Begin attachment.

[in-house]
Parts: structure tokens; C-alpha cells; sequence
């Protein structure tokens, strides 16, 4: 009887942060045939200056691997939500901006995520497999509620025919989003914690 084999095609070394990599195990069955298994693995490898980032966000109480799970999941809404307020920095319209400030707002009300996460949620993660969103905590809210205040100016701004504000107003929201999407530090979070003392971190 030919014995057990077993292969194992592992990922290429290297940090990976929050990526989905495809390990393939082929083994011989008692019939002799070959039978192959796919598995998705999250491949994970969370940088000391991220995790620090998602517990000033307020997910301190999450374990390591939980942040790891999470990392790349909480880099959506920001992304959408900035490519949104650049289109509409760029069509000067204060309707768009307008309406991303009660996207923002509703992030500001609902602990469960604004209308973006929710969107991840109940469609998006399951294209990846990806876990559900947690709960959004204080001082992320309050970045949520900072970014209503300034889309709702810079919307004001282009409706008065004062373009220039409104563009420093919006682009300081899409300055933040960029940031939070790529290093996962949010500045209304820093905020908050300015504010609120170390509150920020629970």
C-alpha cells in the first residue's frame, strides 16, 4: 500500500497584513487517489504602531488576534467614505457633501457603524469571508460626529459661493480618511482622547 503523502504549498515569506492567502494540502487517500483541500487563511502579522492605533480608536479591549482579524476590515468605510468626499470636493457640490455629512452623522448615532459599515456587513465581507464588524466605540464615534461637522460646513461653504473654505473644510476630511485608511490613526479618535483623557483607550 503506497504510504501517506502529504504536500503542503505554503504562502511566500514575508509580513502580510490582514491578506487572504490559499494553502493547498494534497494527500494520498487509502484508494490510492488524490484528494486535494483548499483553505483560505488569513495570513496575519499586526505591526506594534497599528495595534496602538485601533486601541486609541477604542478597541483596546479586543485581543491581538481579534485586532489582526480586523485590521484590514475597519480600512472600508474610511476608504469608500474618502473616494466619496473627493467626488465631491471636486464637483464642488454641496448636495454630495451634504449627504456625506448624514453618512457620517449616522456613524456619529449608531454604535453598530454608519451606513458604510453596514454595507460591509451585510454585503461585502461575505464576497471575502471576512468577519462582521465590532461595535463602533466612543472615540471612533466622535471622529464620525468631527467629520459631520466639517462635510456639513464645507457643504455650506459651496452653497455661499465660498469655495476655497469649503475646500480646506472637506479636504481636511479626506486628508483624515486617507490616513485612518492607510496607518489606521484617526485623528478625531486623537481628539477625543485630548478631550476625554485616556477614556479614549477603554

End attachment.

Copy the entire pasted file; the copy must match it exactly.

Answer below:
[in-house]
Parts: structure tokens; C-alpha cells; sequence
């Protein structure tokens, strides 16, 4: 009887942060045939200056691997939500901006995520497999509620025919989003914690 084999095609070394990599195990069955298994693995490898980032966000109480799970999941809404307020920095319209400030707002009300996460949620993660969103905590809210205040100016701004504000107003929201999407530090979070003392971190 030919014995057990077993292969194992592992990922290429290297940090990976929050990526989905495809390990393939082929083994011989008692019939002799070959039978192959796919598995998705999250491949994970969370940088000391991220995790620090998602517990000033307020997910301190999450374990390591939980942040790891999470990392790349909480880099959506920001992304959408900035490519949104650049289109509409760029069509000067204060309707768009307008309406991303009660996207923002509703992030500001609902602990469960604004209308973006929710969107991840109940469609998006399951294209990846990806876990559900947690709960959004204080001082992320309050970045949520900072970014209503300034889309709702810079919307004001282009409706008065004062373009220039409104563009420093919006682009300081899409300055933040960029940031939070790529290093996962949010500045209304820093905020908050300015504010609120170390509150920020629970």
C-alpha cells in the first residue's frame, strides 16, 4: 500500500497584513487517489504602531488576534467614505457633501457603524469571508460626529459661493480618511482622547 503523502504549498515569506492567502494540502487517500483541500487563511502579522492605533480608536479591549482579524476590515468605510468626499470636493457640490455629512452623522448615532459599515456587513465581507464588524466605540464615534461637522460646513461653504473654505473644510476630511485608511490613526479618535483623557483607550 503506497504510504501517506502529504504536500503542503505554503504562502511566500514575508509580513502580510490582514491578506487572504490559499494553502493547498494534497494527500494520498487509502484508494490510492488524490484528494486535494483548499483553505483560505488569513495570513496575519499586526505591526506594534497599528495595534496602538485601533486601541486609541477604542478597541483596546479586543485581543491581538481579534485586532489582526480586523485590521484590514475597519480600512472600508474610511476608504469608500474618502473616494466619496473627493467626488465631491471636486464637483464642488454641496448636495454630495451634504449627504456625506448624514453618512457620517449616522456613524456619529449608531454604535453598530454608519451606513458604510453596514454595507460591509451585510454585503461585502461575505464576497471575502471576512468577519462582521465590532461595535463602533466612543472615540471612533466622535471622529464620525468631527467629520459631520466639517462635510456639513464645507457643504455650506459651496452653497455661499465660498469655495476655497469649503475646500480646506472637506479636504481636511479626506486628508483624515486617507490616513485612518492607510496607518489606521484617526485623528478625531486623537481628539477625543485630548478631550476625554485616556477614556479614549477603554